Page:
Guardian 4th June 2012 more >>
SCOTLAND could top the UK’s investment league for renewable energy with an £8billion injection that will help create a total of almost 8000 green jobs. The table, compiled by the Department for Energy and Climate Change (DECC), currently puts Scotland second behind Yorkshire with confirmed announcements to date of £1.7bn, creating 4411 jobs. Yorkshire, said DECC, has so far attracted the greatest amount of investment in renewables £1.9bn, with another £1.8bn in the pipeline. However, DECC pointed out that in terms of investment value Scotland is about to see a huge injection of £8bn, adding another 3313 jobs to the 4411 people already employed in the industry north of the Border. Forthcoming projects include a plan by Spanish firm Gamesa to invest up to £122 million in developing a new offshore wind hub at Edinburgh’s Port of Leith. DECC said in the financial year to April, renewable energy firms unveiled plans to invest almost £7bn across the UK, supporting 20,848 jobs.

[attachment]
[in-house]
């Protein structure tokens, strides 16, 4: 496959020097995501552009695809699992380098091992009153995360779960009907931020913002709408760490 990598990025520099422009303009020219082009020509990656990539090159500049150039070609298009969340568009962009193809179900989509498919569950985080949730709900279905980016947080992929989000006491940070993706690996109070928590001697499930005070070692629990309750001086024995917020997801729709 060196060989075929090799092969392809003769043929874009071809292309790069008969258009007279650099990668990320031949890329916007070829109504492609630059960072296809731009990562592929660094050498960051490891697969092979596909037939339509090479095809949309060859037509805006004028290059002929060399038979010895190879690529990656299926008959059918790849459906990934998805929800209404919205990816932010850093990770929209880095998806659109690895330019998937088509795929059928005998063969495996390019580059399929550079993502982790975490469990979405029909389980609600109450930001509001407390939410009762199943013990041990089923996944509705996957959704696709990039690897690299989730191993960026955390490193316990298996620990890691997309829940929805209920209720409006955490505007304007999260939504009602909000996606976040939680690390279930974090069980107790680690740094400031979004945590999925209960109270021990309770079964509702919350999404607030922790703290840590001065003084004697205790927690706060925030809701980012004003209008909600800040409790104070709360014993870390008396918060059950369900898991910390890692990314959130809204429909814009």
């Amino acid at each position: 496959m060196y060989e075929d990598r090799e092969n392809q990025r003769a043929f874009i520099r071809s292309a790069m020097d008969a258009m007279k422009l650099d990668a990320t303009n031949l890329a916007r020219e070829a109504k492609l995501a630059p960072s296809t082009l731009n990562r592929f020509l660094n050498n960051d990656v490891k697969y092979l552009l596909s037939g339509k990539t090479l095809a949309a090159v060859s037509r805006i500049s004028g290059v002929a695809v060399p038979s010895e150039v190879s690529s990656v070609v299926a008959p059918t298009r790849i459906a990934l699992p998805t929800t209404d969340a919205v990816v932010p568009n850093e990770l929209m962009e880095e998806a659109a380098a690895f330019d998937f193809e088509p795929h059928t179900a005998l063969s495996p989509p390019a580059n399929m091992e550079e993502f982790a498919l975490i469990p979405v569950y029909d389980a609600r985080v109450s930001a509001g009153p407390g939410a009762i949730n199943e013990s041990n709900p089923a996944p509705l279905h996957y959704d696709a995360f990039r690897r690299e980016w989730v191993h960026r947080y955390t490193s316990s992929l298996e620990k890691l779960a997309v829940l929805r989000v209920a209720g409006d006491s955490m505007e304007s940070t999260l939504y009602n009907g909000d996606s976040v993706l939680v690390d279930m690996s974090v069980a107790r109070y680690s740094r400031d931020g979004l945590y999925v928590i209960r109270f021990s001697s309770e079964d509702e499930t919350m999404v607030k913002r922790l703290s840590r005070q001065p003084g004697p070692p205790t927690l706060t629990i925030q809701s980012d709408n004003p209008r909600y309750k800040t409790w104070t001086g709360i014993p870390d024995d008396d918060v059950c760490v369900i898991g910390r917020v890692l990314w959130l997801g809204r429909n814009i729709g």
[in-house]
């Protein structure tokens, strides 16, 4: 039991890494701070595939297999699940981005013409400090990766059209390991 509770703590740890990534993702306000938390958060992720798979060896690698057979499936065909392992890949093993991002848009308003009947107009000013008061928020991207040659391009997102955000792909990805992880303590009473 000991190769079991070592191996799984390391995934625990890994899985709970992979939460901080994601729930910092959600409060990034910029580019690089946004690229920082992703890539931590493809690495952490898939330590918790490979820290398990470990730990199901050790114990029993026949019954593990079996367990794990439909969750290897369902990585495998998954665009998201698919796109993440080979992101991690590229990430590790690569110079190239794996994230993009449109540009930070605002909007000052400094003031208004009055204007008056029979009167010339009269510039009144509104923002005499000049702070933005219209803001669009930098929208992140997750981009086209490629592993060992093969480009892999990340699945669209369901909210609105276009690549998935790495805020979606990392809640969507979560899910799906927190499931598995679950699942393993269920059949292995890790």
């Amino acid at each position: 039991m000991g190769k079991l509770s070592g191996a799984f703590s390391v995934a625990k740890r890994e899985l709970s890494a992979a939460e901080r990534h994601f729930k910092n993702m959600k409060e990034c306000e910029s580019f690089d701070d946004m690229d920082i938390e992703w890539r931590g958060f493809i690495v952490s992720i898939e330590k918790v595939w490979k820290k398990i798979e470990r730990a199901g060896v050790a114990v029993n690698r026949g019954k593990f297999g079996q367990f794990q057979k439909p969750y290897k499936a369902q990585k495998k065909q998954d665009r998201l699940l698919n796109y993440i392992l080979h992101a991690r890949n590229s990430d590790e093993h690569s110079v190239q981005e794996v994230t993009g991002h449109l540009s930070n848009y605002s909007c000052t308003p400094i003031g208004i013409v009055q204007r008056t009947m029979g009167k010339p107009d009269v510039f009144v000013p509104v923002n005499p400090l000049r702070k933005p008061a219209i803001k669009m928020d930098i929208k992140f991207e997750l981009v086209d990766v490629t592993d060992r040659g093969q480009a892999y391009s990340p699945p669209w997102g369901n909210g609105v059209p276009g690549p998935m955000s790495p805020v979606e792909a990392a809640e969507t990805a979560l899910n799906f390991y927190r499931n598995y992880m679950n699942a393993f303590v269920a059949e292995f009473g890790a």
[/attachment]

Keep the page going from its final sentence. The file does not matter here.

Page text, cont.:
Herald 5th June 2012 more >>